Gospel Reflection for Sunday the 26th of November 2023
Solemnity of Christ the King
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The Solemnity of Christ the King serves as a powerful reminder of the ultimate authority and kingship of Jesus in our lives.
There was once a king, without a successor, who sought a ruler with immense love for humanity. Notices were sent throughout the country, inviting qualified young men for an interview. A poor young man from a remote village prepared for the interview, despite his financial struggles. Working hard, he saved money to buy proper clothes and supplies for the journey. Encountering a beggar on the way to the interview, the young man selflessly gave him his new attire and some food. Hesitant but courageous, on reaching the palace, he proceeded to the interview, despite now wearing his old-dirty clothes. To his astonishment, the king resembled the beggar he had helped on the journey. The king saw the shock in the young man’s eyes and said: “Yes, I was the beggar you met on your way”. The young man asked the question: “But why did you dress up like a beggar? You are a king! The king answered: “I knew that if I came to you as a king you would have done anything to impress me but that way I would never have known what is truly in your heart. The generosity and love to the one in need without expecting anything in return is the sign of a great heart. Looking at your love and generosity towards the beggar man proved that you sincerely love your fellow human beings”. The king further revealed: “This country needs a leader who would work for the welfare of all of the nation not just the ones who would do anything to get the throne. “You have proven that you are the right person to be my successor”.
In this poignant narrative, the story unfolds with a king assuming the guise of a beggar to provide a young man with the chance to exhibit generosity. The boy, in response, demonstrates readiness to serve both the impoverished and the royal. This narrative mirrors the Gospel, revealing a God who, akin to the king in the story, embraces a kingship focused on the poor and weak. This contrasts sharply with worldly leaders who often prioritize power over vulnerable people.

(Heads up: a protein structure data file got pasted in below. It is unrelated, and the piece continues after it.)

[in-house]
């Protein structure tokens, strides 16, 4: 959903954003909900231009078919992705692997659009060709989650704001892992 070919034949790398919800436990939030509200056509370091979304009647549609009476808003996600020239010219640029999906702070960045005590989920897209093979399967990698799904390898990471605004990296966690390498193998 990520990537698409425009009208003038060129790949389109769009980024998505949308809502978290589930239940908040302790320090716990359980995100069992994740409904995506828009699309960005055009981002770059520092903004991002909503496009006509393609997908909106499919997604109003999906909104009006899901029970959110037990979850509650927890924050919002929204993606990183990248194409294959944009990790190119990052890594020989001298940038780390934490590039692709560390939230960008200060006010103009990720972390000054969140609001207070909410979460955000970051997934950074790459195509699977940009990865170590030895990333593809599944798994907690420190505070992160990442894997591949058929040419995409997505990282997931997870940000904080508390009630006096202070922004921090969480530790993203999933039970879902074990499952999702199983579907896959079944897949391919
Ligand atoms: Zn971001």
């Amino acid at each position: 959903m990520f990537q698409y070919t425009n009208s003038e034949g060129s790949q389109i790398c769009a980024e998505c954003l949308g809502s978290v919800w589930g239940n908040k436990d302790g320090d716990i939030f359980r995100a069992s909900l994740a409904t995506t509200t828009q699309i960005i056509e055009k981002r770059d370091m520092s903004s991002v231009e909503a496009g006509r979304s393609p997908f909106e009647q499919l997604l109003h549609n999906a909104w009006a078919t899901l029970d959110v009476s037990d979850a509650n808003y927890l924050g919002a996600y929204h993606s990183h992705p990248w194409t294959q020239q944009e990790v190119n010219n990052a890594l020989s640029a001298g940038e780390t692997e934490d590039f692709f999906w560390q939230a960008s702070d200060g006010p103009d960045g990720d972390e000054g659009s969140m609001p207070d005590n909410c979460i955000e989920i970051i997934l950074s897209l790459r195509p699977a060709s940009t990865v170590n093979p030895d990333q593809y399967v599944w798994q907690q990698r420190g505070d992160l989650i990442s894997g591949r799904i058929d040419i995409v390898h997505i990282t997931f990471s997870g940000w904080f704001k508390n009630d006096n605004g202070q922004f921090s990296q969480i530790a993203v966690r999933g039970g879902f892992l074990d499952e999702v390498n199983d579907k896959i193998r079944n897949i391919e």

The Gospel, specifically Matthew 25:31-46, vividly depicts the final judgment by Christ the King, emphasizing that our lives will be evaluated based on our love and service to others. This portrayal challenges conventional perceptions of kingship associated with dominance and military might. Drawing from Ezekiel, the First Reading reinforces the idea of God as a merciful shepherd who tends to His flock with compassion. This amalgamation of king, shepherd, and judge imagery presents a powerful yet merciful kingship, which gathers people from every nation, transcending cultural and societal boundaries. This Gospel speaks of divine mercy and justice, and this resonates strongly in
our world marked by conflict, violence, and the misuse of power.
The Gospel metaphorically employs a shepherd separating sheep from goats, referencing a farming practice of the time. As the sheep could handle the colder night temperatures better than the goats, they were left in the open air while the goats were separated from them and brought into shelter. The parable illustrates the blessed (sheep), those on the right, who, through acts of kindness, unknowingly served the King, and the fallen (goats), those on the left, neglected his presence in those who suffer. The judgment criteria, encompassing seven conditions of human impoverishment, underscore the Gospels call for social justice in our Christian lives. It challenges us to recognize the face of God in the suffering and respond with love, service, and reverence.
The Gospel commences with a triumphant image of the King on a throne of glory, victorious over fear, sin, and death. Crucially, this triumph is not achieved through alliances with the powerful but by identifying with the poor and marginalized. The subsequent events of Holy Week, which proceed after this Gospel in Matthew, depict a victorious King entering Jerusalem, not on a war chariot but on a donkey, and later he experiences in some way those seven conditions of suffering; he becomes a prisoner, he is stripped naked; he becomes a stranger among his own people. Furthermore, his kingship is ridiculed when he is crowned with thorns and he is dressed in purple. Through choosing this path marked by suffering and death on the cross, Jesus ultimately defeats sin and death, offering us forgiveness and love. After his apparent defeat on Good Friday, this king rises victoriously from the dead, ushering in a kingdom of justice, love, and peace on Easter Sunday.
This kingdom, as the Gospel underscores, is not built on weapons or armies but on salvation through sacrificial love. Celebrating Christ the King, we are invited to recognize him in the faces of the poor, weak, and marginalized. The path into this kingdom is one of sacrificial love, echoing the transformative journey of Jesus from the cross to resurrection, a journey we too are called to follow. As followers, the call is to emulate the compassionate and merciful kingship revealed in the Gospel, embracing a commitment to social justice and recognizing his divine presence in the least among us.
– Fr Barry White
40 Hours Adoration, Cathedral of Christ the King Mullingar 24-26 November
For the celebration of Christ the King, there will be 40 hours of Adoration in the Cathedral. This weekend of Eucharistic Adoration begins with 7:30 pm Mass on Friday, 24th November and concludes with solemn Vespers and Benediction at 4pm on Sunday 26th November. Confessions will be available from noon until midnight on Saturday 25th November.